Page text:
Designed by Mandela Fernandez-Grandon
Art by Klemens Franz
Published by Lookout Games
2 Players  |  30 Minutes

It was back in the 1890s and, aye, do I remember it well. She was a lovely lass, but I dinna expect her to be so skilled a mason. We had been contracted ta build up Glasgow as they prepared to install the ye olde subway system, and so we were racin’ ta leave our mark upon the faire citae, but more faire was my opponent… 


Lisboa Light…like, really really light, and not using any of the same mechanics and not about the same city or time period and far happier and…you know what, never mind. Glasgow: that fair Scottish city of never ending rain, cold, and depression…but hey, they’ve got a subway that was built in the 1890s, and you can be a part of the city planning that put it there in this 2-player ring-around-the-rosey tile-laying game of city planning without planning too far ahead.

In Glasgow you and one other player are city planners tasked with building up Glasgow as they put in subway stations around the city to try and make Glasgow a thriving metropolis for ages to come. The game is tension filled as you decide how far around the city to go in order to build resources and construct buildings. The person with the most points from their buildings at the end of the game wins.


Each turn you’ll be moving your pawn around Glasgow by way of the river Clyde to gather resources from contractors or consult architects in order to construct available building plans. The contractors and architects are laid out in a circle, representing the path of the river Clyde and wherever you stop your pawn, you take that action or gain those resources. Whoever is furthest behind will take the next turn. So each player can each conceivably take 2 or 3 turns at a time, and you have to calculate, “Is it worth it to go get that building knowing that they can take everything in between or should I risk them taking that building so that I can build up my resources?”

Each time you take a building from an architect you’ll place it into the city. The city of Glasgow was planned as a grid, so you’ll have to place it into the grid of the city already constructed without going outside the city limits, which is a 5×4 (or 4×5) grid. When all 20 city tiles are laid, the game is over and you calculate the points.


This is a game for two players only.


For some reason the game comes with enough wooden brick, iron, and gold tokens to be set on both boards, but that just creates a fiddly mess. We put all extra pieces in a bag and just  kept one of each token to move up and down the tracks on our players boards. It would have been better if the boards had zero spaces and you were expected to just move the markers up and down. You can’t hold more than the max amount in storage anyway. Once you have 5 brick (or 3 gold coins, etc) you can’t accumulate any more. The art on the buildings is fairly plain, but fun. All the building, contracting, and architect tiles are made of sturdy cardboard punch outs, and the merchant meeples are good quality wooden meeples. The whiskey barrel in particular looks great and is fun to fight over! The only component that was neglected was a score pad, because there wasn’t one! But this game should have one since it can be easy to forget some of the special scoring rules, although they are on the back of the rulebook.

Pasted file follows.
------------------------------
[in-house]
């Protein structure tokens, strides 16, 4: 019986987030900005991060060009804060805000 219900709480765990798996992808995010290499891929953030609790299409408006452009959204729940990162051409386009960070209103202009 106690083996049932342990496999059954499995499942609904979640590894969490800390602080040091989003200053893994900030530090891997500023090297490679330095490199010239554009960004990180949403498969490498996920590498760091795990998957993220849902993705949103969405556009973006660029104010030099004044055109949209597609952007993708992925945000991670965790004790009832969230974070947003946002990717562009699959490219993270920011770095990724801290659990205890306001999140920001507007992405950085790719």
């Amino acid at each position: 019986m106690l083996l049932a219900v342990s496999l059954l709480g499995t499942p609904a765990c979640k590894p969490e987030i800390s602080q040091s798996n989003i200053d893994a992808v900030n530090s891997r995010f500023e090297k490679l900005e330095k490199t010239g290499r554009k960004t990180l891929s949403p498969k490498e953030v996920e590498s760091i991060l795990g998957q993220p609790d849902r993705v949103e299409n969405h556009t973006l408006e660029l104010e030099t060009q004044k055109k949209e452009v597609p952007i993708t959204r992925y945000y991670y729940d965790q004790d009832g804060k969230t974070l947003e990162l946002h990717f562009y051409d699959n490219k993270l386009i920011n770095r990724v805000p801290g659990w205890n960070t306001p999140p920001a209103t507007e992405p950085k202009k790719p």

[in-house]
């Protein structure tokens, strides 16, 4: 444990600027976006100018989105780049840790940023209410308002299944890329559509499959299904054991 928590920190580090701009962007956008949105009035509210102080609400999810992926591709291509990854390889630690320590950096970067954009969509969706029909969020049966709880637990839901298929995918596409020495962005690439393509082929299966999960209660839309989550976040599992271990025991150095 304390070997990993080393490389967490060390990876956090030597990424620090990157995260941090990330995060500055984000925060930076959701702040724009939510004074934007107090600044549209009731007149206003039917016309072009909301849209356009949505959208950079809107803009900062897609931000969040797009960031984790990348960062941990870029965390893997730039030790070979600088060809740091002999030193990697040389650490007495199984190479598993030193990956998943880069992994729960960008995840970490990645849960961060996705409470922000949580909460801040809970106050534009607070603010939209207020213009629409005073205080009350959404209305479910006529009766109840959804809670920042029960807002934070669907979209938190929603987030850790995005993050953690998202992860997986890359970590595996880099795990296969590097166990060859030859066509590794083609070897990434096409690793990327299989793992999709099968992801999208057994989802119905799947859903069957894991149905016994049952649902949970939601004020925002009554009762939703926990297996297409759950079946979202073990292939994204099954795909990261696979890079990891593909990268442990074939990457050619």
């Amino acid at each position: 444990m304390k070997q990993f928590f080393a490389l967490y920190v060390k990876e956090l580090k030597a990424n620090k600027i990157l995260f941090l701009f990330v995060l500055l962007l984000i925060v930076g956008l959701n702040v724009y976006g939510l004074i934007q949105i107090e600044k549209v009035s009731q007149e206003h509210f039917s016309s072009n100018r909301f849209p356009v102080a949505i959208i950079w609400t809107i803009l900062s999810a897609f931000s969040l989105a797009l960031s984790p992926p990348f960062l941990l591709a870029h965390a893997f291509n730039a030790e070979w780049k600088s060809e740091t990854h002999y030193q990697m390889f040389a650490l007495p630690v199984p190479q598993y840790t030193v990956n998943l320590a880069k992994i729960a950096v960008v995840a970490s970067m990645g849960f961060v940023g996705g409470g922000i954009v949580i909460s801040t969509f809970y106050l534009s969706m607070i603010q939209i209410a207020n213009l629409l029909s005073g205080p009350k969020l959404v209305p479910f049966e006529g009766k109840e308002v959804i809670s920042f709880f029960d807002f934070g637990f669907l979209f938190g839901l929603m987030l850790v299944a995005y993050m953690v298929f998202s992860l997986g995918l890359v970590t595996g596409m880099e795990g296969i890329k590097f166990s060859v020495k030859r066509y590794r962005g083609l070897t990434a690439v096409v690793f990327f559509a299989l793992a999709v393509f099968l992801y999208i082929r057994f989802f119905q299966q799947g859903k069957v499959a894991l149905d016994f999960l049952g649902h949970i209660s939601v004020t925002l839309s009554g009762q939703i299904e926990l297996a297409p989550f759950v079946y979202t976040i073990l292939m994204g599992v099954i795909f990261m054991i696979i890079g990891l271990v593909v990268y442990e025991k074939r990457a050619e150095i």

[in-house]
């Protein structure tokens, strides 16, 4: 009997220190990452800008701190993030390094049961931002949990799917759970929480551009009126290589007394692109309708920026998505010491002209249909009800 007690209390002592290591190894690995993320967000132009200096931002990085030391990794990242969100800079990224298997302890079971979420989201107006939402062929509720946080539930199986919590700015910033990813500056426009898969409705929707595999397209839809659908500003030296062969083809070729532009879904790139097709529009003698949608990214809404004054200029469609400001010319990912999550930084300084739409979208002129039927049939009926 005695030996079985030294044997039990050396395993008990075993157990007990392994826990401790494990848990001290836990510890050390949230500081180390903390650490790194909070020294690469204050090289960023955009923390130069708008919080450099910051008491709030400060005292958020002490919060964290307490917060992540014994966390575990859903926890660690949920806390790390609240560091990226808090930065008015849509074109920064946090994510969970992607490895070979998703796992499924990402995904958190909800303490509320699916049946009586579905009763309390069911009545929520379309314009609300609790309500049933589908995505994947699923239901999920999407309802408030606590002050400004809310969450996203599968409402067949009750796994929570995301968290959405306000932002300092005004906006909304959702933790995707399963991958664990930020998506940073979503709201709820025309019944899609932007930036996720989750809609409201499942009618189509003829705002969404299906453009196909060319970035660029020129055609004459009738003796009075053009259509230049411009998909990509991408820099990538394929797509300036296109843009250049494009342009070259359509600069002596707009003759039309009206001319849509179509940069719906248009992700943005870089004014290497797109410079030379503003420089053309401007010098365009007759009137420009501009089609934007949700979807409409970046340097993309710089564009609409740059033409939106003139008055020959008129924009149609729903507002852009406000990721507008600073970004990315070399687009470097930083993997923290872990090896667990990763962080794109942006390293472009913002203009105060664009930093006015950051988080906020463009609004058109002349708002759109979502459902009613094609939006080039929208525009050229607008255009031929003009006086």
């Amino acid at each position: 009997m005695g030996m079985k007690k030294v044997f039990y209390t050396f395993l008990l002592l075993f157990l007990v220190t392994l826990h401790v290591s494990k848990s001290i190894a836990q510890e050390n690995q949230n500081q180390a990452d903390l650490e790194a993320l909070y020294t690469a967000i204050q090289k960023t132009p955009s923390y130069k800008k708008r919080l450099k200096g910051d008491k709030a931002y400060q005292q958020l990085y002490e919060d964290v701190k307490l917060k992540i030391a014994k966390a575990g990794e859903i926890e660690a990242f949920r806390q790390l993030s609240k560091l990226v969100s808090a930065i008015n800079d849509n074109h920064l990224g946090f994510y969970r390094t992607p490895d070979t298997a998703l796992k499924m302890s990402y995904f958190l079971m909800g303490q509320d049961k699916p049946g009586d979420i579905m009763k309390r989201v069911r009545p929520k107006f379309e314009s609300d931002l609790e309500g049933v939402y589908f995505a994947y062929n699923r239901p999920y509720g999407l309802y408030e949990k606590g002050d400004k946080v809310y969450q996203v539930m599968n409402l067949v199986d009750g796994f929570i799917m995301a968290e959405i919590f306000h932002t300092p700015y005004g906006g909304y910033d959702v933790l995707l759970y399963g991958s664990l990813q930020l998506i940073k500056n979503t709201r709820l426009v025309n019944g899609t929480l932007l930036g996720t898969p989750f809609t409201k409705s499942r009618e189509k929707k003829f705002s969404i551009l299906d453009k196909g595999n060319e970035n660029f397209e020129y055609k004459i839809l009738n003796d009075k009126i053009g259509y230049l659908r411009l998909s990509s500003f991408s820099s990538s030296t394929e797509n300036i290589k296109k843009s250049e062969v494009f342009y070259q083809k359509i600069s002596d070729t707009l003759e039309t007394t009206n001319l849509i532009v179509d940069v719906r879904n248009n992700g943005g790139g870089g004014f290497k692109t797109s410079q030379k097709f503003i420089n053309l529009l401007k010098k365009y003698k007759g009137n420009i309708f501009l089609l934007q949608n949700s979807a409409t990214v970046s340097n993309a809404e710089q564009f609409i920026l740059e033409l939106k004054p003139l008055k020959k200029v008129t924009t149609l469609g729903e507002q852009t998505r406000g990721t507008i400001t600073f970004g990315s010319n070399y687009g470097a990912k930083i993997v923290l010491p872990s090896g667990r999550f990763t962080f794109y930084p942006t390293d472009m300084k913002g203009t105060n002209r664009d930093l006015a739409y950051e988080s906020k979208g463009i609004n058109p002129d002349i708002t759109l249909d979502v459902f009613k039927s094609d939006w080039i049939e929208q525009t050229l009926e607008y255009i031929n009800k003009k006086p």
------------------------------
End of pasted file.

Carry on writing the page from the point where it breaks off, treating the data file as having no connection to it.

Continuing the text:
This is not a knock-your-socks-off game. We bought it because my wife said, “Hey, it sounds like ‘Lisboa (by Vital Lecerda) Light’. Well, it’s nothing like that at all with exception that the theme is building a city. That being said, it’s a fun, tight, tense little 30 minute romp that I can see coming out regularly on evenings when we don’t have time for anything else.


I don’t think we’ve had a game of this go over 30 minutes, even when we were learning to play. It’s quick, although every turn feels full of tension as you’re trying to decide the best way to get what you need without giving away everything to your opponent.



Hardcore gamers might turn up their nose at this game, because the mechanism is just move your pawn around the circle, take the stuff, move it again, take the stuff, until you’re in front, then wait. If you land on an architect, pick a building available there and place it into the grid. I suppose it could come across as fairly abstract; but if you’ll engage the imagination the artwork goes together really well to create a fun, if slightly dry, picture of Glasgow, Scotland. But also fun and beautiful on this particular game night…

…admire her I did, but I couldna let her ruin me, so I was forced her take things into me own hands. I knew gettin’ train stations near me parks and tenaments and landmarks was a surefire way to make sure that no one would think twice about hirin’ any other builders. So I set about layin’ down the designs and buildin’ which put that pretty lass at quite the disadvantage. While I hated to see her not fulfill her dreams, I loved watchin’ her work. I could just set back with a good ol’ glass o’ scotch whiskey and dream of the life we coulda had together.

Wes “Drinkin’ a Bit Too Much Scotch There” Green—50

Kaitlin “The Frustrated Scottish Lass” Blue—34 


This is one of those games that fills a niche for us. We try and get a game in every night, but with two working parents and 5 small children, there is not always time for that. This game, however, fills a nice quick 30 minute window with something still reminiscent of the heavier games that we love. This one will be coming off the shelf often on those otherwise full nights that still need a game to be played.